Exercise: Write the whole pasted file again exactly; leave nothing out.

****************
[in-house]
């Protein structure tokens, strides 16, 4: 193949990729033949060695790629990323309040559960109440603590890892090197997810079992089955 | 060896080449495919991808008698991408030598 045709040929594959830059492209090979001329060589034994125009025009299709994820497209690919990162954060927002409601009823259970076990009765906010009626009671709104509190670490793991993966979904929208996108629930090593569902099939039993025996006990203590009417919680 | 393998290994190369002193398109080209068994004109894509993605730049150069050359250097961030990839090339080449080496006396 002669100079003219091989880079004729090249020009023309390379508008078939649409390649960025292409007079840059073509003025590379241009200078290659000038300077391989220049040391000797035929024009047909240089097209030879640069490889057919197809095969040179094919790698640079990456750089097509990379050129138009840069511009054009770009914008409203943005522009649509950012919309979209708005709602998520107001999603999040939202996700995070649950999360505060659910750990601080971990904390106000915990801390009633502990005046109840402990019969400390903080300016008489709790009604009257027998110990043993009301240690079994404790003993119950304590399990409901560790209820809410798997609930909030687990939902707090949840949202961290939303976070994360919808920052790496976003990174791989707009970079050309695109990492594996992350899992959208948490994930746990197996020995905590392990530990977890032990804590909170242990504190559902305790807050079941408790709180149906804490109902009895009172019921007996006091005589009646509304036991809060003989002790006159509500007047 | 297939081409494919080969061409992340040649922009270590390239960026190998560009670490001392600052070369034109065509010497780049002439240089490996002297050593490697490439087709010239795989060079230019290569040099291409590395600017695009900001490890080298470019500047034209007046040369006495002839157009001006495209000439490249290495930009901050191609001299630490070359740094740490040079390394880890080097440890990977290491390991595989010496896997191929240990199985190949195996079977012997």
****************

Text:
[in-house]
């Protein structure tokens, strides 16, 4: 193949990729033949060695790629990323309040559960109440603590890892090197997810079992089955 | 060896080449495919991808008698991408030598 045709040929594959830059492209090979001329060589034994125009025009299709994820497209690919990162954060927002409601009823259970076990009765906010009626009671709104509190670490793991993966979904929208996108629930090593569902099939039993025996006990203590009417919680 | 393998290994190369002193398109080209068994004109894509993605730049150069050359250097961030990839090339080449080496006396 002669100079003219091989880079004729090249020009023309390379508008078939649409390649960025292409007079840059073509003025590379241009200078290659000038300077391989220049040391000797035929024009047909240089097209030879640069490889057919197809095969040179094919790698640079990456750089097509990379050129138009840069511009054009770009914008409203943005522009649509950012919309979209708005709602998520107001999603999040939202996700995070649950999360505060659910750990601080971990904390106000915990801390009633502990005046109840402990019969400390903080300016008489709790009604009257027998110990043993009301240690079994404790003993119950304590399990409901560790209820809410798997609930909030687990939902707090949840949202961290939303976070994360919808920052790496976003990174791989707009970079050309695109990492594996992350899992959208948490994930746990197996020995905590392990530990977890032990804590909170242990504190559902305790807050079941408790709180149906804490109902009895009172019921007996006091005589009646509304036991809060003989002790006159509500007047 | 297939081409494919080969061409992340040649922009270590390239960026190998560009670490001392600052070369034109065509010497780049002439240089490996002297050593490697490439087709010239795989060079230019290569040099291409590395600017695009900001490890080298470019500047034209007046040369006495002839157009001006495209000439490249290495930009901050191609001299630490070359740094740490040079390394880890080097440890990977290491390991595989010496896997191929240990199985190949195996079977012997």